On Being Russian and Studying in Spain
Ekaterina Kornishina was born in Moscow into a family of scientists and athletes, started taking music lessons at the age of four. And since the age of eleven, Ekaterina has regularly participated in international music festivals in France, Norway, Germany, Israel, Russia, Greece, Austria and Italy.
She played as a soloist with such orchestras as Tchaikovsky Symphony Orchestra, National Philharmonic Orchestra of Russia, Moscow Virtuosi chamber orchestra, Tatarstan Symphony Orchestra, Concert Symphony Orchestra of Moscow Conservatory, Wiener Concert Verein Orchestra and many others. She shares the stage with renowned artists such as Denis Matsuev, Vladimir Fedoseev, Vladimir Spivakov, Alexander Sladkovsky, Boris Andrianov, Arkady Shilkloper, among others.
Can you give us 5 career highlights?
When I was 5 years old I studied singing and already performed at the Bolshoi Theatre of Russia in such operas as «Turandot» by Giacomo Puccini, «Adriana Lecouvreur» by Francesco Cilea, «La forza del destino» by Giuseppe Verdi, «La Molinara» by Giovanni Paisiello.
When I was 15, I made my debut at the Musikverein Vienna performing Mozart's flute concerto at the Brahms Hall.
At the age of eighteen after graduating from the Central Music School, Vladimir Spivakov offered me the position of solo flutist at the National Philharmonic Orchestra of Russia and bestowed a gift: a flute by the brand Altus.
In 2018, I entered the class of Jacques Zoon in Madrid at the Queen Sofia School of Music.
At the end of spring 2020 I released a CD with my own arrangements for flute and piano of works by Rachmaninov on famous Russian music label “Melody”, and few month after it I got my second degree as a consultative psychologist after defending my diploma on "Influence of mass culture on the unconscious regulation of human behavior".
What made you decide to study in Spain after growing up in Russia? How was this? How did you learn the language?
When I was 18, I entered the State Moscow Conservatory of Tchaikovsky and at the same time became a solo flutist of the National Philharmonic Orchestra of Russia. After several years of work, I realized that I wanted more and that it was not the end of my path. After graduating from the Moscow Tchaikovsky Conservatory, I really wanted to study with European professors, because I felt that I lacked the skill to fully express myself as a musician. Since the age of 16, I have traveled to all kinds of master classes and studied with such maestros as Emmanuel Pahud, Felix Renggli, François Laurent, Vicens Prat, Vincent Luca, Shigenori Kudo, Davide Formisano, Kersten McCall, Andrea Lieberknecht, Philippe Bernold, Wenzel Fuchs and Sophie Cherrier. I love them all so much, but different life circumstances prevented me from going to study with some of them in an institutional level. The only person with who I wanted to study and I have never met was Jacques Zoon. Going to his class was the limit of my dreams, but I could not afford to study in Geneva, because it is very expensive and since my 18th I’m not supported financially by my parents. So I didn't even think about it… I found out quite by chance that Jacques also teaches at the Queen Sofia School of Music in Madrid, where at the end I won a study and living scholarships. I was so lucky to get into his class, because before he had no students from Russia. Studying in Madrid at such a school, in a stunning city with always good weather and wine is the best thing that ever happened to me.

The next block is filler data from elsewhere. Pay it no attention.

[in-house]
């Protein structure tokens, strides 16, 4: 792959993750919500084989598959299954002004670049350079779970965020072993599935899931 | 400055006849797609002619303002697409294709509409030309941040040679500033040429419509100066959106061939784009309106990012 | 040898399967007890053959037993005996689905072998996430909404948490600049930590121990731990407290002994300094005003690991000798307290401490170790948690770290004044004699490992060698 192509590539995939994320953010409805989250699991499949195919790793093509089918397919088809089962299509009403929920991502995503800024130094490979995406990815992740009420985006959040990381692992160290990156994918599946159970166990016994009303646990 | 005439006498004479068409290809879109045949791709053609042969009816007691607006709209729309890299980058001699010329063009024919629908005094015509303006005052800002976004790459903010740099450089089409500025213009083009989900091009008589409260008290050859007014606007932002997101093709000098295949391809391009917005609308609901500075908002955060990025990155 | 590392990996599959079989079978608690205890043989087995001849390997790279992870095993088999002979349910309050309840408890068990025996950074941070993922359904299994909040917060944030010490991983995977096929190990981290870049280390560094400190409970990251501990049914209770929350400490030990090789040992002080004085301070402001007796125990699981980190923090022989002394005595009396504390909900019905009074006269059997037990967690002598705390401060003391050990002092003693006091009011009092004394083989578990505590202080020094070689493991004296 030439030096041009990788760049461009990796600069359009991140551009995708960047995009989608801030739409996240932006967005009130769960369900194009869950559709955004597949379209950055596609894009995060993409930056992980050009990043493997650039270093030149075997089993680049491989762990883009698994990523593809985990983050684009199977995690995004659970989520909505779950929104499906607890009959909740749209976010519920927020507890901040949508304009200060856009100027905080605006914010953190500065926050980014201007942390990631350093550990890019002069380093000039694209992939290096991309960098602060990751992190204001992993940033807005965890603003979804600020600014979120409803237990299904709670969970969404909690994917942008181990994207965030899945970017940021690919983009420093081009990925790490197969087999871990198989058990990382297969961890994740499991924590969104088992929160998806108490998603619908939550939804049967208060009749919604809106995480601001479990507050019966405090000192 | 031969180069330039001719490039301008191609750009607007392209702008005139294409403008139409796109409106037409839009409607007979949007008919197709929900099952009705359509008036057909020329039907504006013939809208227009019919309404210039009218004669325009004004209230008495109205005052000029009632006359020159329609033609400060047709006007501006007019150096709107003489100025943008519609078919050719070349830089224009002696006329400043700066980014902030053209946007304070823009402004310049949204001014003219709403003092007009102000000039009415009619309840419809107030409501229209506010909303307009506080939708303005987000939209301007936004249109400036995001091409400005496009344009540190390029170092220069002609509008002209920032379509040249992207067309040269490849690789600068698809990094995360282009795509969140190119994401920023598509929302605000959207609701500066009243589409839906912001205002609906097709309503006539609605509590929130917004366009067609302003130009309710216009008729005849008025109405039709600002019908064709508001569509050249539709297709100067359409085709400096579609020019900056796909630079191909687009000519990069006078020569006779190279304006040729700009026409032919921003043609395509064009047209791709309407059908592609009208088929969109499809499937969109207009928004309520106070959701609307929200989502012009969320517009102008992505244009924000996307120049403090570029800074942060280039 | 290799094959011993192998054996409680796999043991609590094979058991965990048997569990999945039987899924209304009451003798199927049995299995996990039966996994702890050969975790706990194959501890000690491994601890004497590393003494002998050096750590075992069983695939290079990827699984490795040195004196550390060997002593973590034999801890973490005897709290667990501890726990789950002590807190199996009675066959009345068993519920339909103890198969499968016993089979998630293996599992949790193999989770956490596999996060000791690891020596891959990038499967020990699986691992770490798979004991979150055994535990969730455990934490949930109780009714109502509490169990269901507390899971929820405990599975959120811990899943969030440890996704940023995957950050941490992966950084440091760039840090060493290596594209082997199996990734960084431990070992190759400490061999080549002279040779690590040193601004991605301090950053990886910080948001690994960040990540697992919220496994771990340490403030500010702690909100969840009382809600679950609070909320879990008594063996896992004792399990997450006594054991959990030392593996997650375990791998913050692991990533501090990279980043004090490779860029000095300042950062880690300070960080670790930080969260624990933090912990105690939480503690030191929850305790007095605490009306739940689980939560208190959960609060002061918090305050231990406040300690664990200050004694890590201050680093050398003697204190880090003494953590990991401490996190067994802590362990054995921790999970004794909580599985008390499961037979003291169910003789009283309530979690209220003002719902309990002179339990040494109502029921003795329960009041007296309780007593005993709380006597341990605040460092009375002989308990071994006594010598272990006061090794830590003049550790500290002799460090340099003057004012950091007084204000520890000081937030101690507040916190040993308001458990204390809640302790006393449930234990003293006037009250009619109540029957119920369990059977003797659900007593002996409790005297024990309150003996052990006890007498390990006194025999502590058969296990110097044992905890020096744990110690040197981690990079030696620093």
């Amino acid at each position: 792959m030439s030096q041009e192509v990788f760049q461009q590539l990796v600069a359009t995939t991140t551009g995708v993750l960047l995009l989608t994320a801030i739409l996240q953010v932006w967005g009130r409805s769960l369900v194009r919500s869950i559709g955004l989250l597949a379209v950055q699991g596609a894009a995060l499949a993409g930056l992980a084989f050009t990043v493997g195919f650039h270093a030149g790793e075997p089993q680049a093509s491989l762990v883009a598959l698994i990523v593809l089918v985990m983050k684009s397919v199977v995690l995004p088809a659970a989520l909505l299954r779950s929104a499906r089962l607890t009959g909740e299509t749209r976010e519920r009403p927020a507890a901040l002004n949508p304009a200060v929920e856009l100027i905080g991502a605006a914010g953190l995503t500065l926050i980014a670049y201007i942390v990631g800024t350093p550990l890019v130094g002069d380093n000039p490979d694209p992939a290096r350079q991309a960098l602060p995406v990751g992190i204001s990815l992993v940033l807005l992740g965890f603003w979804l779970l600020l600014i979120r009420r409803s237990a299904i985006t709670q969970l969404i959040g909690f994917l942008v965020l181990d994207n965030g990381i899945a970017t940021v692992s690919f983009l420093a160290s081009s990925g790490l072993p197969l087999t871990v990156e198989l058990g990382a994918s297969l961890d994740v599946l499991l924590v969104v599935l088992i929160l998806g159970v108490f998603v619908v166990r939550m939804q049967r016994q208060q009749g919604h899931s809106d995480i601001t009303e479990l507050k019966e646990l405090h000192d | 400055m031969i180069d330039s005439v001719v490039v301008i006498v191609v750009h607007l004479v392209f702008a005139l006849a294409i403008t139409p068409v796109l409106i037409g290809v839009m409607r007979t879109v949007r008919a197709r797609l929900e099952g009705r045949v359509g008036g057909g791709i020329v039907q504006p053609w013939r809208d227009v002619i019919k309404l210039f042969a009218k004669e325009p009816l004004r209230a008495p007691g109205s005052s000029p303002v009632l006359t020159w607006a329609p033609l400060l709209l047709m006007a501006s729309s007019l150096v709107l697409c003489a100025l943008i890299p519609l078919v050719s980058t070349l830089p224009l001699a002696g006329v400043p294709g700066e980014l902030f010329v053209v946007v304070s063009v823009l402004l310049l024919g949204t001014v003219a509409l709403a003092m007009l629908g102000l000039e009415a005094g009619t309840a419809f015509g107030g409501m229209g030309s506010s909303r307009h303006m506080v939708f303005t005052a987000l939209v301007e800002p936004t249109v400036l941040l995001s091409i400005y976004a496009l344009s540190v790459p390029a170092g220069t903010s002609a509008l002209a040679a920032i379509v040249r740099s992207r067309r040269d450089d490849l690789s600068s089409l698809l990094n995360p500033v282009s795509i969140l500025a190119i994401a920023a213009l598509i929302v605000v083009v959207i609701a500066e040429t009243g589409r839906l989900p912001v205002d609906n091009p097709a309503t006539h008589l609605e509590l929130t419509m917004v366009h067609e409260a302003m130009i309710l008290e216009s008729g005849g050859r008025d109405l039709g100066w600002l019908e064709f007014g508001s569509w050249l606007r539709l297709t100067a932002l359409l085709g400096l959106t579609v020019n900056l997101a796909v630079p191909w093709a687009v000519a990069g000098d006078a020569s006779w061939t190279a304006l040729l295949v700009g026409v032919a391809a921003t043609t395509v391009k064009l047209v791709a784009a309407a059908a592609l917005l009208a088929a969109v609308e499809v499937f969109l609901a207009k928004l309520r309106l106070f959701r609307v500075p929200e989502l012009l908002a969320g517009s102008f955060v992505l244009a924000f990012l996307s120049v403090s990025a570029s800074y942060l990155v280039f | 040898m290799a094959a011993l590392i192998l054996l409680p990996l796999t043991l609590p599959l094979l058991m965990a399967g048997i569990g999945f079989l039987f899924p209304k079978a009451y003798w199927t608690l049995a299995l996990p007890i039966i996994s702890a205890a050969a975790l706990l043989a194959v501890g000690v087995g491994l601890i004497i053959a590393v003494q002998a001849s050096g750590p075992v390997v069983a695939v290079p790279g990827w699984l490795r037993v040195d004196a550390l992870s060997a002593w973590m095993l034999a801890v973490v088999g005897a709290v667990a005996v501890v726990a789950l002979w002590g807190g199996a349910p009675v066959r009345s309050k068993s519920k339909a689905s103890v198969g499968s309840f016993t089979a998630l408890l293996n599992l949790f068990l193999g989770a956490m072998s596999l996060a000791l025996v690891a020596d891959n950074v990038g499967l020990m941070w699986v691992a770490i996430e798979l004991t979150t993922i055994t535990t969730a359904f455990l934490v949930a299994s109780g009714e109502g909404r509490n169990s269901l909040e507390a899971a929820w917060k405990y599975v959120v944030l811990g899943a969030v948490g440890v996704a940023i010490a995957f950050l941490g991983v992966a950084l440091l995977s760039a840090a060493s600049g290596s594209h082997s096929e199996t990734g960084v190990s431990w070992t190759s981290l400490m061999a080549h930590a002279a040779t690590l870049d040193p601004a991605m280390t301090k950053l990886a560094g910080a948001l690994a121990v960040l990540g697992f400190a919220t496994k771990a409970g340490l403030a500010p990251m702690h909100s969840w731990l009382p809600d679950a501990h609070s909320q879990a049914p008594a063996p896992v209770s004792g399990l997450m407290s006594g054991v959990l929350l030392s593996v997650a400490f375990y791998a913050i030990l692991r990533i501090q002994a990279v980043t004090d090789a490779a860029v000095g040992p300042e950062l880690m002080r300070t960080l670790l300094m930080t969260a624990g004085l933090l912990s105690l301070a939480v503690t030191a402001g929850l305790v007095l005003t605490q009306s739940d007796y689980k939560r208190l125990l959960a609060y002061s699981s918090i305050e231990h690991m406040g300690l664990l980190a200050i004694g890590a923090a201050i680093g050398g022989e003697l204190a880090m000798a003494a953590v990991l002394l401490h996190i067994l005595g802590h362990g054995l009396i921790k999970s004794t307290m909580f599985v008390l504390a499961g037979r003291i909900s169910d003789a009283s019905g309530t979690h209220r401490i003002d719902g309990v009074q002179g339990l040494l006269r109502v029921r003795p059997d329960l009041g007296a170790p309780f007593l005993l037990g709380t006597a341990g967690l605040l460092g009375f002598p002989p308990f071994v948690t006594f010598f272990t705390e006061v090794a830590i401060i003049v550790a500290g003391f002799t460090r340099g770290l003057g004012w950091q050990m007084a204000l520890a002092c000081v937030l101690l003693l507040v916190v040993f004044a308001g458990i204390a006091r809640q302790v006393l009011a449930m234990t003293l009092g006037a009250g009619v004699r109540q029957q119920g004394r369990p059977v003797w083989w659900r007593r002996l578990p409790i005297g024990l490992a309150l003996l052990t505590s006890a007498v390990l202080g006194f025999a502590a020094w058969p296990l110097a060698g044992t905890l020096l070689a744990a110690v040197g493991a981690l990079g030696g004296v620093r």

I also adore Spanish and very proud to speak it, because it is one of the most spoken languages in the world.
What do you like best about performing?
When I’m in a right mindset, when I don't think about technical problems, when I manage to immerse myself completely in music and become a musician but not a pupil, everything turns out as a solved puzzle. It puts me into a kind of meditation, where I can be myself and speak from the heart, where I turn off my intellect and let my body speak with its own language. For me it is the most difficult and the main thing that I love when I perform.
A year ago, I recorded a CD on the famous Russian label "Melody" with Rachmaninov's music for flute and piano. I arranged Vocal Romances and Two Violin Pieces.
My career as a musician began with singing, so I really like to "sing" vocal works on the flute.
The idea of the CD was born in Spain because I miss Russia and its nature very much. As you know, Rachmaninoff also lived in another country and missed Russia, so many of his works are very cinematic and imbued with a sense of Russian nature. That is why there are like pictures from the exhibition - Spring Waters, Lilacs, In My Garden at Night, The Dream, In the Silence of the Secret Night, Hungarian Dance, Vocalise, Italian Polka.
Unfortunately, the presentation of the CD had to be postponed to the summer of 2021 for known reasons, although it can already be heard on all digital platforms. If everything turns out as I planned in the future, the official presentation will be held in three cities - Paris, Moscow and Madrid.
What does your schedule look like for the next 6 months?